The UK Government’s latest attempt to introduce wide-ranging surveillance powers will come under attack in the High Court this week.
A judicial challenge to the government’s DRIPA (Data Retention and Investigatory Powers Act) 2014, brought about by Conservative MP David Davis, Labour MP Tom Watson and the privacy campaign group Liberty, will be heard by the Court.
They will argue that the DRIPA is incompatible with sections of the Human Rights Act – most notably Article 8 of the European Convention of Human Rights, which affords citizens the right to respect for private and family life, and Articles 7 and 8 of the EU Charter of Fundamental Rights, which pertains to the respect for private and family life and protection of personal data.
Investigatory Powers Bill: What we know so farDavis, MP for Haltemprice and Howden, said: “While it is disappointing that the courts, rather than Parliament, are in this case acting as the defender of our civil liberties, it is nonetheless a vindication of our constitutional checks and balances that the courts have seen fit to review the flawed decision by the Government to force emergency legislation through Parliament with serious consequences for everyone’s privacy in response to a manufactured emergency.”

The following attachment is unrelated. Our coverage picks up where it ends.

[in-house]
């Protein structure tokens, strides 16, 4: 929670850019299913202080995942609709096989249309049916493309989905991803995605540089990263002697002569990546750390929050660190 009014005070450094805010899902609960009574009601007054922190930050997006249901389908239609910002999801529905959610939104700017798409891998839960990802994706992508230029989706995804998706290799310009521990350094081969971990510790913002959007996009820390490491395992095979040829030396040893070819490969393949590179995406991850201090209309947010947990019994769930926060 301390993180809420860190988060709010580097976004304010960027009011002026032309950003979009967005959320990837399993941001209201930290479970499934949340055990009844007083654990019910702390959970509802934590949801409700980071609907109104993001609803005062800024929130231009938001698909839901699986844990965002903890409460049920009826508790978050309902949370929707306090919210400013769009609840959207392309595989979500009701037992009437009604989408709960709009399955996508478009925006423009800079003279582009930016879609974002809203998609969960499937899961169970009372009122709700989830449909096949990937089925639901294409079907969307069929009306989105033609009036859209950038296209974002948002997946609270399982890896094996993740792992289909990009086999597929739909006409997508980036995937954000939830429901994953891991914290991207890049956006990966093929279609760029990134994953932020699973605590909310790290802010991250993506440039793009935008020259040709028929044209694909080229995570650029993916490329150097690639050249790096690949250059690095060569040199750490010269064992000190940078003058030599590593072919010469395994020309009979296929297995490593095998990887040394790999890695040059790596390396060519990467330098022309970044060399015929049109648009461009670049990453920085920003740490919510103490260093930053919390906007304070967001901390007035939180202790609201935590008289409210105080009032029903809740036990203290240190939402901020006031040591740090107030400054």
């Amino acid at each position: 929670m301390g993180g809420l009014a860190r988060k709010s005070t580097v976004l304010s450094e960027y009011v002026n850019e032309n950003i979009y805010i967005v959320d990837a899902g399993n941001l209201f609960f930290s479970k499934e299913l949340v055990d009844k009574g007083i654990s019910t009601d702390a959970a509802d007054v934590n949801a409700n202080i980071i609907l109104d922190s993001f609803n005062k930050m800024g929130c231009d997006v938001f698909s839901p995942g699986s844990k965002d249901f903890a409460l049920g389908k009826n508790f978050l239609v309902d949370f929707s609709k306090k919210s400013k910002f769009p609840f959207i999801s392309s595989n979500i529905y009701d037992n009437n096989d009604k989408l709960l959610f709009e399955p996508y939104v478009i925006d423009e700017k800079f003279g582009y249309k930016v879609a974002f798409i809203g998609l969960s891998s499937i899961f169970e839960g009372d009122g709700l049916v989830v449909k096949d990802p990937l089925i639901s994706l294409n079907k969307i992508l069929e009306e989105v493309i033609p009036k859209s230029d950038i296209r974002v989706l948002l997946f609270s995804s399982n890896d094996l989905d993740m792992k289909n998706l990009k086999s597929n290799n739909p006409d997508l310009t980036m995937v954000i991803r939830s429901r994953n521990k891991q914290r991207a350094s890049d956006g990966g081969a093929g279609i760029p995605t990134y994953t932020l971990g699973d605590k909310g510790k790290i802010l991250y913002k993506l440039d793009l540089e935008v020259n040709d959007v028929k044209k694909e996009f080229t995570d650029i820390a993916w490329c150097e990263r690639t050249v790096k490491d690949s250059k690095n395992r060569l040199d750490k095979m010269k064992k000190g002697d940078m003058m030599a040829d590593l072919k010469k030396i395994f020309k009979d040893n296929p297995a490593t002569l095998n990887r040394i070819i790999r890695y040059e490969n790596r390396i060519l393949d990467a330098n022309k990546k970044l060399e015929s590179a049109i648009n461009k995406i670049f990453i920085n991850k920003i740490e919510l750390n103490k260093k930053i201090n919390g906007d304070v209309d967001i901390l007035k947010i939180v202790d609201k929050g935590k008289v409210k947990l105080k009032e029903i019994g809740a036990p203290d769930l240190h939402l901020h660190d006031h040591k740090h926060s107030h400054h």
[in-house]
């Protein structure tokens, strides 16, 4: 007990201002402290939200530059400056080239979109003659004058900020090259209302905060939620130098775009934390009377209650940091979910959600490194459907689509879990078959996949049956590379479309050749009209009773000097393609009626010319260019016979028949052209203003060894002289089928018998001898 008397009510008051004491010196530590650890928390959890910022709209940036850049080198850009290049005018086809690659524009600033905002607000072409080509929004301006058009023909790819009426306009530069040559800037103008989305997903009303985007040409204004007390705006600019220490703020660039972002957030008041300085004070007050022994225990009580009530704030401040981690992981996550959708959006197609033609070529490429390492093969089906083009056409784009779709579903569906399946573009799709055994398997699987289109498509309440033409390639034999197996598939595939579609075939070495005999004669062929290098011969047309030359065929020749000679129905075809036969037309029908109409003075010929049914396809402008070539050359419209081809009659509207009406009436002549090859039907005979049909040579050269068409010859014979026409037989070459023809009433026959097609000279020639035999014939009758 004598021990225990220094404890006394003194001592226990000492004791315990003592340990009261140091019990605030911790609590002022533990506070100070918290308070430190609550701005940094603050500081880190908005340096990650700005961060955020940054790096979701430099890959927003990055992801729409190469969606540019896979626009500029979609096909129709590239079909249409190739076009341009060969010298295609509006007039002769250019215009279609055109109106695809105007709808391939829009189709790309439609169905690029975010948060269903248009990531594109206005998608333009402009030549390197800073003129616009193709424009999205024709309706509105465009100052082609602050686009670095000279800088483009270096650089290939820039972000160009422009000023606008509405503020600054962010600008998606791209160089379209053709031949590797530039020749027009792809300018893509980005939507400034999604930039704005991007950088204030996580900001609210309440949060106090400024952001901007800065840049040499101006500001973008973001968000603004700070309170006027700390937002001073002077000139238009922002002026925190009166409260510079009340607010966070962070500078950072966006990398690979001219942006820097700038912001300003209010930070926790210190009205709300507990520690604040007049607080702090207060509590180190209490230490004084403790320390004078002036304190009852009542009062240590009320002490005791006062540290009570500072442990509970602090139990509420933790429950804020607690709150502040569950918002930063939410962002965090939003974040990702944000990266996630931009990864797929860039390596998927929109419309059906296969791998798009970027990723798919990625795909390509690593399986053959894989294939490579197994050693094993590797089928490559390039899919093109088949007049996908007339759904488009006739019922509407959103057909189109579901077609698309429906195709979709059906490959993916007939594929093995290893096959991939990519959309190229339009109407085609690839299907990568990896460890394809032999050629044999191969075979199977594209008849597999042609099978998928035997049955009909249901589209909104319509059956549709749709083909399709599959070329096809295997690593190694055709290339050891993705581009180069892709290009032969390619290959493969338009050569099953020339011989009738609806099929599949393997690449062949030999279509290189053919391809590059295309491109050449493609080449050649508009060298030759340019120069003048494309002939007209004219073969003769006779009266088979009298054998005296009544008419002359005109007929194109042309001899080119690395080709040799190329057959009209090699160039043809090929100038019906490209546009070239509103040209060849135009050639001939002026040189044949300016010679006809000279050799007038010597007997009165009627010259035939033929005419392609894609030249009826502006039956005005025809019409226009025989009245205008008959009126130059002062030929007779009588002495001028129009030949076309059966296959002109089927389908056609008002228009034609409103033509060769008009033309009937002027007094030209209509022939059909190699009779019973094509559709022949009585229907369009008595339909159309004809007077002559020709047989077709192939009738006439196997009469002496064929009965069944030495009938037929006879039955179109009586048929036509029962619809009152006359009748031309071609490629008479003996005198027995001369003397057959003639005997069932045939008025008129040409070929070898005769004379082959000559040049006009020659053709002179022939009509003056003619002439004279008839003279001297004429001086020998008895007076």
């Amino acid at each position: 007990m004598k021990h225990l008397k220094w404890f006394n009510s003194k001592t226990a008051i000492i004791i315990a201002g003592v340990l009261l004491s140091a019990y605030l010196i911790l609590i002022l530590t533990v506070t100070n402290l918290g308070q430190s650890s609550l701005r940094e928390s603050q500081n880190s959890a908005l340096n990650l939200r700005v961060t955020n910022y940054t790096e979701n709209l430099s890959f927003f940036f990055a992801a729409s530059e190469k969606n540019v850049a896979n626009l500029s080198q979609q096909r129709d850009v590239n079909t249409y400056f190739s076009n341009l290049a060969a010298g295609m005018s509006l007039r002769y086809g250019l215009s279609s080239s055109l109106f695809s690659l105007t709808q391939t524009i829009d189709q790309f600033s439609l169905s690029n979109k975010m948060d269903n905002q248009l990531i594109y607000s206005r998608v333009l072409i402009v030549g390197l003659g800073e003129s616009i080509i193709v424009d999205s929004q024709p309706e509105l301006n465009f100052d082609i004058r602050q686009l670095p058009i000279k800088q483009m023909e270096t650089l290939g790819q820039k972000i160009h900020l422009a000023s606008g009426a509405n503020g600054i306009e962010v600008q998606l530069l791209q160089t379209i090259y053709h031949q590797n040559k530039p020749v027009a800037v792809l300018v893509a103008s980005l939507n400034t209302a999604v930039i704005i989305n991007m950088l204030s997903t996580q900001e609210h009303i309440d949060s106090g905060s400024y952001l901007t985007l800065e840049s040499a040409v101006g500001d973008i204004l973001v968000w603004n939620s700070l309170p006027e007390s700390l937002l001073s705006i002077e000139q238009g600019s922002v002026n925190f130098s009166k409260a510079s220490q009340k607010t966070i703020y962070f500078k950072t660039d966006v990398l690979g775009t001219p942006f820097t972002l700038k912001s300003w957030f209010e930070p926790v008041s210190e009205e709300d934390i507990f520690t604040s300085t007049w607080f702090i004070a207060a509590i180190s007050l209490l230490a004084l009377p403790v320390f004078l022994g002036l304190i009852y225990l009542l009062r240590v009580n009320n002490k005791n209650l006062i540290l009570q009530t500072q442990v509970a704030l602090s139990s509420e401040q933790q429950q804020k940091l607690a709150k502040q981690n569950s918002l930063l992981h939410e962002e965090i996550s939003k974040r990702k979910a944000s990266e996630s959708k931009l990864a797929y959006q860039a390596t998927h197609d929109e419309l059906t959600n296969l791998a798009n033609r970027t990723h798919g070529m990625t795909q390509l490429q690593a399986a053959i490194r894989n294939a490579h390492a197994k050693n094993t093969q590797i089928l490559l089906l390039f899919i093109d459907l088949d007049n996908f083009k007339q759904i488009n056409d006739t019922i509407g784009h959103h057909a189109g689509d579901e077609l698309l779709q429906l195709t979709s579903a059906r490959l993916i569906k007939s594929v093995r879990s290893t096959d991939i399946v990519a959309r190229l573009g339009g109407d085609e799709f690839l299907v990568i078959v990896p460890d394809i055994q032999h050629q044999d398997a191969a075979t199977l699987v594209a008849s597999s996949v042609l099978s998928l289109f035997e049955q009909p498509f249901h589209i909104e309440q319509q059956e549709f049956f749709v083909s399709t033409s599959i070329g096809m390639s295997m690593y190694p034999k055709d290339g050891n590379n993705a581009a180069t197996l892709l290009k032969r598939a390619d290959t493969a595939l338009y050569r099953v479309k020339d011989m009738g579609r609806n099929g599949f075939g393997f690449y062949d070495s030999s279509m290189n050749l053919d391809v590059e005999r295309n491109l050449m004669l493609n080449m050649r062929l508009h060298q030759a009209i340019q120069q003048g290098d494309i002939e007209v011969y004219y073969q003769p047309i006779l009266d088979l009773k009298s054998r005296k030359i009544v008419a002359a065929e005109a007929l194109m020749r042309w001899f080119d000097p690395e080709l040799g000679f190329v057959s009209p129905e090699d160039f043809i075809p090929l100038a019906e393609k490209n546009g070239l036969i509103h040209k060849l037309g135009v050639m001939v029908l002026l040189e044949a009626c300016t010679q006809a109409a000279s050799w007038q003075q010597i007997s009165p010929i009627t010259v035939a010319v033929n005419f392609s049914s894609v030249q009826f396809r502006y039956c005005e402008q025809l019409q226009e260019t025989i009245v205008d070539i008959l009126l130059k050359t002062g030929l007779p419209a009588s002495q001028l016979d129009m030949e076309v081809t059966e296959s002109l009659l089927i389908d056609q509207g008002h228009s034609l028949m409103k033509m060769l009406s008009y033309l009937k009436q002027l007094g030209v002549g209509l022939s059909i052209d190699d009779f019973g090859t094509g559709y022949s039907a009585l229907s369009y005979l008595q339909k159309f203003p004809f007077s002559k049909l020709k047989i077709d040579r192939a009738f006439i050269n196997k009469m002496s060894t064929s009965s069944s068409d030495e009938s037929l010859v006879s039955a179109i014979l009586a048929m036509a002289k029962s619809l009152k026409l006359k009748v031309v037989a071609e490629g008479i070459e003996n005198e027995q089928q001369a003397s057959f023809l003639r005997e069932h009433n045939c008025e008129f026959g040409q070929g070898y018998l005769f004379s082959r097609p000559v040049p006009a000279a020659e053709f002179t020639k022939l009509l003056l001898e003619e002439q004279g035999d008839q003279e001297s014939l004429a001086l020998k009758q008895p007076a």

DRIPA currently requires ISPs and telecoms companies to collect IP data on customers for 12 months and make this available to security services. It was introduced after the European Court of Justice threw out RIPA (Regulation of Investigatory Powers Act 2000) on the ground that it violated the human rights of British citizens.
The legal challenge arrives as the government prepares to publish its Investigatory Powers Bill, widely thought to be a re-run of the Communications Data Bill, aka the Snoopers’ Charter, launched (and defeated) in 2013.
The High Court hearing, which is being heard by Lord Justice Bean and Mr Justice Collins, is expected to last two days and. If successful, the challenge could halt the Investigatory Powers Bill in its tracks.
Government’s new legislation, which will greatly expand data-access and retention for intelligence services, despite attempts to expedite its introduction. One of the main facets of the challenge hinges on the Human Rights Act, which as it happens, the government is attempting to replace with a British Bill of Rights.
Liberty’s legal officer, Emma Norton said: “The executive dominance of parliament in rushing through this legislation – using a wholly fabricated ‘emergency’ – made a mockery of parliamentary sovereignty and the rule of law, and showed a staggering disregard for the entire population’s right to privacy.”
Watson, MP for West Bromwich East and vocal critic of the temporary RIPA measures added: “Even MPs are powerless to prevent such powers being enacted. The Human Rights Act allows us to challenge those powers in the courts but the Tory government is intent on tearing up the act and doing away with the limited legal protection it affords. It is vital that we fight for it to be retained.”